Following this, Drew describes some of the symptoms and new experiences that have arisen or become more prominent because of the quarantine and coronavirus outbreak including the use of food as a coping mechanism and the struggle to find new coping strategies now that many have been prohibited due to the restrictions in place (e.g. meeting up with friends in person, going on walks with others, losing consistent active contact with a college roommate etc). We discuss the struggle of keeping motivated and the realization that the current situation is tough to cope with, whether you’re directly impacted or not – what was new and novel has turned into a prolonged and stressful situation with no clear end in sight. Peoples coping mechanisms are starting to break down.
What can we do?
To combat this, Drew shares his advice for what we can focus on now to help with the current situation. First, he explains how it’s important to take care of our physical organism. Recently, both our sleep and eating habits are being disrupted, both of which are important. It’s incredibly difficult to improve your mental wellbeing if you don’t take care of your physical needs first.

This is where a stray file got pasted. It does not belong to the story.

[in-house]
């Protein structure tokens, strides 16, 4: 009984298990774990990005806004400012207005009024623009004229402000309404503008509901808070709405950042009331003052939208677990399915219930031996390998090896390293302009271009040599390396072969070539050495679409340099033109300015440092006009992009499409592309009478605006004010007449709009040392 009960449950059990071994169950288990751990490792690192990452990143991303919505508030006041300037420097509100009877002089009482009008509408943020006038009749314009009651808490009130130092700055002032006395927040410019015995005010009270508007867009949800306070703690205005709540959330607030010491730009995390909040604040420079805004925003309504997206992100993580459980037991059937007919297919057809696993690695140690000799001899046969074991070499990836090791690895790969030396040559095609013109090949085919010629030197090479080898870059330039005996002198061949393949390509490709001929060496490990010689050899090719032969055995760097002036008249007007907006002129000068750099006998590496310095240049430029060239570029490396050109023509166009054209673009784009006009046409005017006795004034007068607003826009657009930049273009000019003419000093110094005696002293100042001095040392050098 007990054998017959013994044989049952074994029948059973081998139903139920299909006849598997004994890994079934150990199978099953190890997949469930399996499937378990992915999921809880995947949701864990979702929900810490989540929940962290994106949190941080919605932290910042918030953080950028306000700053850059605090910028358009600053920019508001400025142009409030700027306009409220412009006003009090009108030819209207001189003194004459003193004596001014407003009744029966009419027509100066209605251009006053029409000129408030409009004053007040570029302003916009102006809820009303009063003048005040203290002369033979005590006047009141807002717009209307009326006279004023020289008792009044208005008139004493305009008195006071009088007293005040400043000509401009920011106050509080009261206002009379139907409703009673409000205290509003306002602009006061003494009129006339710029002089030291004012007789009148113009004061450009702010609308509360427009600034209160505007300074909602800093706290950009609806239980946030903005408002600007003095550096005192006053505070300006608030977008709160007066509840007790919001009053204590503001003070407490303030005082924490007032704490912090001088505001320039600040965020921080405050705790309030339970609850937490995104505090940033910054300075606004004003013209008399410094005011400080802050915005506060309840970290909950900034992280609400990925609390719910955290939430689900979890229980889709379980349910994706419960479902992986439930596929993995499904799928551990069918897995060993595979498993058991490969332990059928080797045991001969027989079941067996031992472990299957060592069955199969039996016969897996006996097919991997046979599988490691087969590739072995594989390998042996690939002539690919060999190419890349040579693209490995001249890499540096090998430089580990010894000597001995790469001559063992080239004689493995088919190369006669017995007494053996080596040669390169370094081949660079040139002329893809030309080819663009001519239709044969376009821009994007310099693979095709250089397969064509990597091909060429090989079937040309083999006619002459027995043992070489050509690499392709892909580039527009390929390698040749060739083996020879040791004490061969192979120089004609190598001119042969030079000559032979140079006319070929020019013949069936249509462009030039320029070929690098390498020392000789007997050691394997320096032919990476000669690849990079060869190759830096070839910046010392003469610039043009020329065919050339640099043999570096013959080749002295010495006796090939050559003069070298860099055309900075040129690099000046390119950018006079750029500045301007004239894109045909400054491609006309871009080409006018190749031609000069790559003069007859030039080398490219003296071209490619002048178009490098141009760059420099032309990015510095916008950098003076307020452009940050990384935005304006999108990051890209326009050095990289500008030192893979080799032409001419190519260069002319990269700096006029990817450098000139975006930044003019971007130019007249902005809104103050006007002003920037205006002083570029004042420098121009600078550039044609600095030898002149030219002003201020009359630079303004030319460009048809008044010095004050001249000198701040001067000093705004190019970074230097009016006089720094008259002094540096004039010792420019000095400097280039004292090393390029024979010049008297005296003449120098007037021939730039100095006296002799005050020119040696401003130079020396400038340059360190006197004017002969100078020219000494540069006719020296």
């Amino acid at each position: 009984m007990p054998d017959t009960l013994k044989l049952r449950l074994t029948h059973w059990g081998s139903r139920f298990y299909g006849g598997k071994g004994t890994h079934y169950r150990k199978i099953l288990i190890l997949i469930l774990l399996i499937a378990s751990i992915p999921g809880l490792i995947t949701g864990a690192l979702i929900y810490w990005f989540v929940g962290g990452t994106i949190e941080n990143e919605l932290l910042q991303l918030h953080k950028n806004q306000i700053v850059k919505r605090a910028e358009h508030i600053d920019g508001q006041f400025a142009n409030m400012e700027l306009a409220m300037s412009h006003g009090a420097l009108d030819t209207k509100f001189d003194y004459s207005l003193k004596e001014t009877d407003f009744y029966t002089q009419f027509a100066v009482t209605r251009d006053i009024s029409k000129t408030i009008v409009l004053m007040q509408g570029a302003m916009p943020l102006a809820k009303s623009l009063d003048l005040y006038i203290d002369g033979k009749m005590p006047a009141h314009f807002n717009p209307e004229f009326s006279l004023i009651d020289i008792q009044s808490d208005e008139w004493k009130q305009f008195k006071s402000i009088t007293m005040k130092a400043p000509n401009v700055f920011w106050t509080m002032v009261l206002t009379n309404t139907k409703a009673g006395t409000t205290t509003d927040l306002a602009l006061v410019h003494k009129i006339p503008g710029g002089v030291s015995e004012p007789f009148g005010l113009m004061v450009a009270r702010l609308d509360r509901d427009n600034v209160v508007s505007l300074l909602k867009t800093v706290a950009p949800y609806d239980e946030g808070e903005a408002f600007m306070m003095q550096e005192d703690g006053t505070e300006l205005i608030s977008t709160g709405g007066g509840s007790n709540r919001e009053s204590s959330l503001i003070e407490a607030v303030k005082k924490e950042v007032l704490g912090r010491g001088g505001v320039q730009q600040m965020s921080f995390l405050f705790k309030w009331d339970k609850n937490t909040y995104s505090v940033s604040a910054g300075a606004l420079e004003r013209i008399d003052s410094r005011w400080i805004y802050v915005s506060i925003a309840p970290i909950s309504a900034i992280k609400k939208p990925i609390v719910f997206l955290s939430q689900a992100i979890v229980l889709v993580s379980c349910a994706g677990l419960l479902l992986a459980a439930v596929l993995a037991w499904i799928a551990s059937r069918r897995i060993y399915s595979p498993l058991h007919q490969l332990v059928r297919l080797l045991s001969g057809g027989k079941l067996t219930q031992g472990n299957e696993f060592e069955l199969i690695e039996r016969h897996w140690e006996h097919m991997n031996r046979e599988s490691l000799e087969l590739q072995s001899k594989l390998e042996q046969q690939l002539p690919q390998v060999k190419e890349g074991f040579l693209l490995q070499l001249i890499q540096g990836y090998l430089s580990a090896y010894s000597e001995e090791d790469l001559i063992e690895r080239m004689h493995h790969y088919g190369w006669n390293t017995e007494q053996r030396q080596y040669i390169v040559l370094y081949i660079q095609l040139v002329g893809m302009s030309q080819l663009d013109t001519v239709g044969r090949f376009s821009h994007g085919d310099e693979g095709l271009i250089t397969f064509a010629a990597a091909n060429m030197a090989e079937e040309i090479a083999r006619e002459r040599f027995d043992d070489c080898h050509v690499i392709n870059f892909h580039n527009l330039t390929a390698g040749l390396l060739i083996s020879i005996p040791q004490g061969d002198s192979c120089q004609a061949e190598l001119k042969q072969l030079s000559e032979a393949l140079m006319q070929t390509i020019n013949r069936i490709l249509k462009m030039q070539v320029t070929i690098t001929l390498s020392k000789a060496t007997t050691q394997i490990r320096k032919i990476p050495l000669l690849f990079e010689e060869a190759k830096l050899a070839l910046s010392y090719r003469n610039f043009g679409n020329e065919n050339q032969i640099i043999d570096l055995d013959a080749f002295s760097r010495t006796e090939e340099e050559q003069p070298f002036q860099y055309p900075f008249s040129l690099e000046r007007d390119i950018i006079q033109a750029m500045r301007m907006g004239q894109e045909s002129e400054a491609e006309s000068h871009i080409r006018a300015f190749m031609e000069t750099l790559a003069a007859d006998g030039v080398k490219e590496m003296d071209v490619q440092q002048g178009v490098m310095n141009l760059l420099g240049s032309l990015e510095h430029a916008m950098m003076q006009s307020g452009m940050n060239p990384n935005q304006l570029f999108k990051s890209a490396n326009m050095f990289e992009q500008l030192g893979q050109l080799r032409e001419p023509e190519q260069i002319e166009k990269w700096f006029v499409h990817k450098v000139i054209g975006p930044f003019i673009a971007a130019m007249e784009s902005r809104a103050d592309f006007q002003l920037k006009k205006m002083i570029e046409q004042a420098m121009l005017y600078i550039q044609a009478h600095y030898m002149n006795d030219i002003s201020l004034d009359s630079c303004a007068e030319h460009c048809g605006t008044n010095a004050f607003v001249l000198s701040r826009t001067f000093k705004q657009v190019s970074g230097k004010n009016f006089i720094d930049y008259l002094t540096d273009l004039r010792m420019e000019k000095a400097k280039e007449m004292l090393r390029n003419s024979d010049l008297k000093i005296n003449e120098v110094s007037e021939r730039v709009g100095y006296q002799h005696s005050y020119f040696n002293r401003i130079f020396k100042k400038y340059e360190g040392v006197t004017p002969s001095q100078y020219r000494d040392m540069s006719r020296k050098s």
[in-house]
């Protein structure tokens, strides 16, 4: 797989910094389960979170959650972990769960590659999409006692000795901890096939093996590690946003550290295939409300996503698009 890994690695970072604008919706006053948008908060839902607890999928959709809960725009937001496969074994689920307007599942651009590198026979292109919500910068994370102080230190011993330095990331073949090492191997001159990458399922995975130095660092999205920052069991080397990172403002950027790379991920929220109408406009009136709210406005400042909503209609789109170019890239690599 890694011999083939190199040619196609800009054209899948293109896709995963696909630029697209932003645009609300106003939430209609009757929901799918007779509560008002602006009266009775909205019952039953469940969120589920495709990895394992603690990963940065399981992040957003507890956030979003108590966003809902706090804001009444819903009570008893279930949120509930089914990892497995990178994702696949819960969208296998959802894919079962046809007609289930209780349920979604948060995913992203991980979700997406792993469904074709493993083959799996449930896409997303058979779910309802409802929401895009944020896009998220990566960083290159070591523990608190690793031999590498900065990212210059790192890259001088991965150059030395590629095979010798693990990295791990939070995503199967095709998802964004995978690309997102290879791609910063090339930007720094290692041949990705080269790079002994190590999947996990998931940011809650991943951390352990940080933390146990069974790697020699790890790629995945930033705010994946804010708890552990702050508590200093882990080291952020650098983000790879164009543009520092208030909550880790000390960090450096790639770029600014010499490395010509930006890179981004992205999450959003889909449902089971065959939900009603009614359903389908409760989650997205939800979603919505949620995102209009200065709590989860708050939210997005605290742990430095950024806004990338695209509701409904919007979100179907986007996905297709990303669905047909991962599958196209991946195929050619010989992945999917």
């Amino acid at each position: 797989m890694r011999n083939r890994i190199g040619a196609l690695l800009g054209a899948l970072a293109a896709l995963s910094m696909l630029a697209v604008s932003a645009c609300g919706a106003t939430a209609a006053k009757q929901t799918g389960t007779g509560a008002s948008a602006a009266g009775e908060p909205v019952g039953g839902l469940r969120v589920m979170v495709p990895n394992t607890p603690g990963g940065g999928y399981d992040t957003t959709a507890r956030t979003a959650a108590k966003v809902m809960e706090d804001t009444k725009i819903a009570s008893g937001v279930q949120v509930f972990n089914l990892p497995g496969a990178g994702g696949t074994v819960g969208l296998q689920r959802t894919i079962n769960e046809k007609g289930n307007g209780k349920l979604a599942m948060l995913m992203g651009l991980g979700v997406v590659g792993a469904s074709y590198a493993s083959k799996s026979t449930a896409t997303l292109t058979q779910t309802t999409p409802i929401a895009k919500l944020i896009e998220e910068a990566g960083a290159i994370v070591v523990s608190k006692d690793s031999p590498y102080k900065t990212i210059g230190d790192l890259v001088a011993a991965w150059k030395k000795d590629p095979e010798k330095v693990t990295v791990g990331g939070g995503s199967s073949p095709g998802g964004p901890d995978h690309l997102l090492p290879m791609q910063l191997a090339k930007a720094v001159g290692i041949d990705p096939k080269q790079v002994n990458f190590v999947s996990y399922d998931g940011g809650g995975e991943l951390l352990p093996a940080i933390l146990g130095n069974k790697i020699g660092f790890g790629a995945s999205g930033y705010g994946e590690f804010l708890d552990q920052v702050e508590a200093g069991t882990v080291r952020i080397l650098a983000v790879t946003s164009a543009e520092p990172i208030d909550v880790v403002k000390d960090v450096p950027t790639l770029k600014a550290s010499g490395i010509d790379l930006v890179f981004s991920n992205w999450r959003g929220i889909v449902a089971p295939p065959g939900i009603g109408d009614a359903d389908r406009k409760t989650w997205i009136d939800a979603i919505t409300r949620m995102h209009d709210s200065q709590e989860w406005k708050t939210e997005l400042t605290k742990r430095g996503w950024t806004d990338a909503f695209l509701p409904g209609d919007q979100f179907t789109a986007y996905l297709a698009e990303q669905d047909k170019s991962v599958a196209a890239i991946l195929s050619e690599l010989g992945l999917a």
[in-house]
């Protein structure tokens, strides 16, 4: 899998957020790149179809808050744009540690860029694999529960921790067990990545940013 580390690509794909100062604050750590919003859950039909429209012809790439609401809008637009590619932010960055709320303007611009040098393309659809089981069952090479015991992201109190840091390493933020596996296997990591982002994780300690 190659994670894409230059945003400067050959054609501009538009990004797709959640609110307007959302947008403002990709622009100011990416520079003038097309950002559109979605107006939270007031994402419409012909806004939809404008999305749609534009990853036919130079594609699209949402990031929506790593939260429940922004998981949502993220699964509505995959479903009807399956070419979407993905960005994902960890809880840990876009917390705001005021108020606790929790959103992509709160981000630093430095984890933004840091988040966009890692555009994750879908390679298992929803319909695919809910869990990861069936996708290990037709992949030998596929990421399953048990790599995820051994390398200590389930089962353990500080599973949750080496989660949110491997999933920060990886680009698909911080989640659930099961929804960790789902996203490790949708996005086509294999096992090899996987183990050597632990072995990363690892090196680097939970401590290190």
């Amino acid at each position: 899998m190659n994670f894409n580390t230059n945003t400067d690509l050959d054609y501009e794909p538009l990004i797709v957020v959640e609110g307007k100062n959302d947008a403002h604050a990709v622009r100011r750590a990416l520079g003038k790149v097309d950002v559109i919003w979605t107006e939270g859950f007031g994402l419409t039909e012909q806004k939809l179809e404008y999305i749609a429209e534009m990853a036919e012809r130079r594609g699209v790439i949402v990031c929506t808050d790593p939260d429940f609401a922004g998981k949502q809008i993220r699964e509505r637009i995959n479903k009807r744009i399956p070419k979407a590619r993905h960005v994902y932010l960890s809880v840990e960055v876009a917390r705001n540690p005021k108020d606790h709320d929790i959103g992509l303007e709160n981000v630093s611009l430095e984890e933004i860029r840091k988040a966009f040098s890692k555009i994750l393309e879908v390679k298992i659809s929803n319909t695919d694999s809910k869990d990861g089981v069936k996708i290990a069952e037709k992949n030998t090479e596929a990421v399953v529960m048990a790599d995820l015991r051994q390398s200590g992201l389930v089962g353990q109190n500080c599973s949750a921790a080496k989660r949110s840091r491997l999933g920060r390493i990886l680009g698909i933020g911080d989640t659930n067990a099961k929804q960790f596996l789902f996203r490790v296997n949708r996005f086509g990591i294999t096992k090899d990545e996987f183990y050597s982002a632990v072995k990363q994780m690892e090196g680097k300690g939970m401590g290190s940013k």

You’ve got to take care of your body first…it’s hard to be on your best footing if you only got four hours of sleep for the last few nights and you’re not eating right.
We discuss how we can address this and what we can do to help make sure we are taking good care of our physical wellbeing. Things such as scheduling your day and planning/structuring your time to include the important elements of your day. We chat about this in detail, including how it’s important not to “over-schedule” and plan out every minute of your day – Self-awareness is important here.